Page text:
Opera is is working on a Multimodal Browser that is based on the XHTML+Voice specification, version 1.2. The W3C hosts a note of XHTML+Voice, which was created in 2001 and I guess it is unlikely that the Voice Working Group is going to do more work on it, but you never know. The 1.2 specification defines a profile that contains parts of VoiceXML 2.0, XHTML 1.1 and XML Events. One of the people working at Opera provides more information and what I really like is that they are going to support the CSS3 Speech Module, which is currently a working draft. (Opera is already pretty advanced with support for 'screen', 'print', 'projection', 'mobile' and probably others.)
According to a list of supported properties (there isn't official documentation yet) it seems that the Multimodal Opera Browser supports quite some speech CSS. The properties that come from the CSS3 working draft are prefixed with '-xv-', something I don't really understand since Opera used to use '-o-' for extensions and such, but at least they use a prefix. I have read the specification and the new properties are based on the model described in the SSML specification. What I don't really understand why we need separate markup languages for Voice environments. If we need such things, we need to adjust markup for the end user and everything gets to a higher level of complexity (the same for things like XHTML-Print). Providing a speech style sheet is easy, generating new markup if a browser accepts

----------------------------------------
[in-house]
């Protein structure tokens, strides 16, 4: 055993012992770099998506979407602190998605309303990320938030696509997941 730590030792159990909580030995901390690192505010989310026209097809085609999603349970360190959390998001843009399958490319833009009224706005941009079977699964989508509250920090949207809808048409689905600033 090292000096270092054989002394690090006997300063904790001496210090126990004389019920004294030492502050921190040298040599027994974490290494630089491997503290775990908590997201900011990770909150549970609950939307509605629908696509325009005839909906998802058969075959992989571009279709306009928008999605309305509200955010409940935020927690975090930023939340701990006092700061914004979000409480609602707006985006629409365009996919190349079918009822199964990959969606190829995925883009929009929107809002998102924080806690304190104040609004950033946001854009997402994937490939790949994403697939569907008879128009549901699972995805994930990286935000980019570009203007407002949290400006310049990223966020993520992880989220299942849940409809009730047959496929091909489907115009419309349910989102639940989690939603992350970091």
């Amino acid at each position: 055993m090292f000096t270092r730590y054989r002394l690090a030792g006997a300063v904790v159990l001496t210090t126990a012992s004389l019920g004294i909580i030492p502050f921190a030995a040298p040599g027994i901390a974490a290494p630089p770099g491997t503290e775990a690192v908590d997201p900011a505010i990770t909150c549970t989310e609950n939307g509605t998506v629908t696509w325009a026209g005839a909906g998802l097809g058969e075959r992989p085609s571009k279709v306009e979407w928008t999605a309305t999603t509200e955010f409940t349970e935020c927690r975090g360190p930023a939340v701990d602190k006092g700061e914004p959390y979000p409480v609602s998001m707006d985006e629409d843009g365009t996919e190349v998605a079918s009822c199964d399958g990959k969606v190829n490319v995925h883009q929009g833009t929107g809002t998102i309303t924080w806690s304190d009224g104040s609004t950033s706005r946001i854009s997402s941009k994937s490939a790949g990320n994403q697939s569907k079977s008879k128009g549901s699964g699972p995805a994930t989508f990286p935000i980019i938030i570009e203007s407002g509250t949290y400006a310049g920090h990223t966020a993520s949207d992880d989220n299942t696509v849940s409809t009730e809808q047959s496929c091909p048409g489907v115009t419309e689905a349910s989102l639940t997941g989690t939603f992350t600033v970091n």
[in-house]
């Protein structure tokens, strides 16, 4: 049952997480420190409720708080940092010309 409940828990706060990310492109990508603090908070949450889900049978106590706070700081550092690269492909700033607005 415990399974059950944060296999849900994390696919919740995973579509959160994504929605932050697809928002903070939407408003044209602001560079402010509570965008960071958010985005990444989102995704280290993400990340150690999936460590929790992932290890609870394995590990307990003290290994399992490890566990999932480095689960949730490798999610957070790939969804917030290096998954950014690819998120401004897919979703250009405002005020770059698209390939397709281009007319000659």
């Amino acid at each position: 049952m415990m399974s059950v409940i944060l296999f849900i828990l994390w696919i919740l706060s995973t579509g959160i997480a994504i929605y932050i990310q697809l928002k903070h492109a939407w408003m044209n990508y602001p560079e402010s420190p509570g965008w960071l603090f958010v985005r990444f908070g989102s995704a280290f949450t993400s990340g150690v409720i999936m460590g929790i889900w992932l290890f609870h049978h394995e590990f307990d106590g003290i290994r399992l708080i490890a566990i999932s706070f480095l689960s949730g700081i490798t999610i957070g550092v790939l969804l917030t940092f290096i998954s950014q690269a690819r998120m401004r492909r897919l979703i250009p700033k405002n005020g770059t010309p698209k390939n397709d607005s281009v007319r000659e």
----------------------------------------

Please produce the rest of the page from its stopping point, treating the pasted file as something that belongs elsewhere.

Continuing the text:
application/x-xhtml-voice+xml is difficult and way more complex. Related reading:
Upon reading your comment, and taking a quick glance at the w3c drafts that you linked to, I was quite exhausted. My mind seems ready to explode with that information in mind. It is an interesting specification which I will most definitely keep an eye on.
I have to applaud what the Opera group are doing. Although their product has an interface I've always disliked, they've excelled at producing a browser worth paying for. Accessibility is one of the flags I like to fly and this specification seems to go a long way with that in mind.
You have me thinking now what more I can be doing to make my xHTML more accessible
Paul Connolley: Although their product has an interface I've always disliked
The interface can be changed in many ways.
Did you mean 'environments'?
Fixed that, thanks.
The best part of blogging vs. journalism is the free copy editing :)
The properties that come from the CSS3 working draft are prefixed with '-xv-', something I don't really understand since Opera used to use '-o-' for extensions and such...
If I were to guess, I'd say it's either because the voice components were developed together with IBM (ie. they're not strictly Opera work, so the -o- prefix is too specific) or a different prefix was used simply so that you could more easily identify voice properties.
I'm just guessing, though, of course.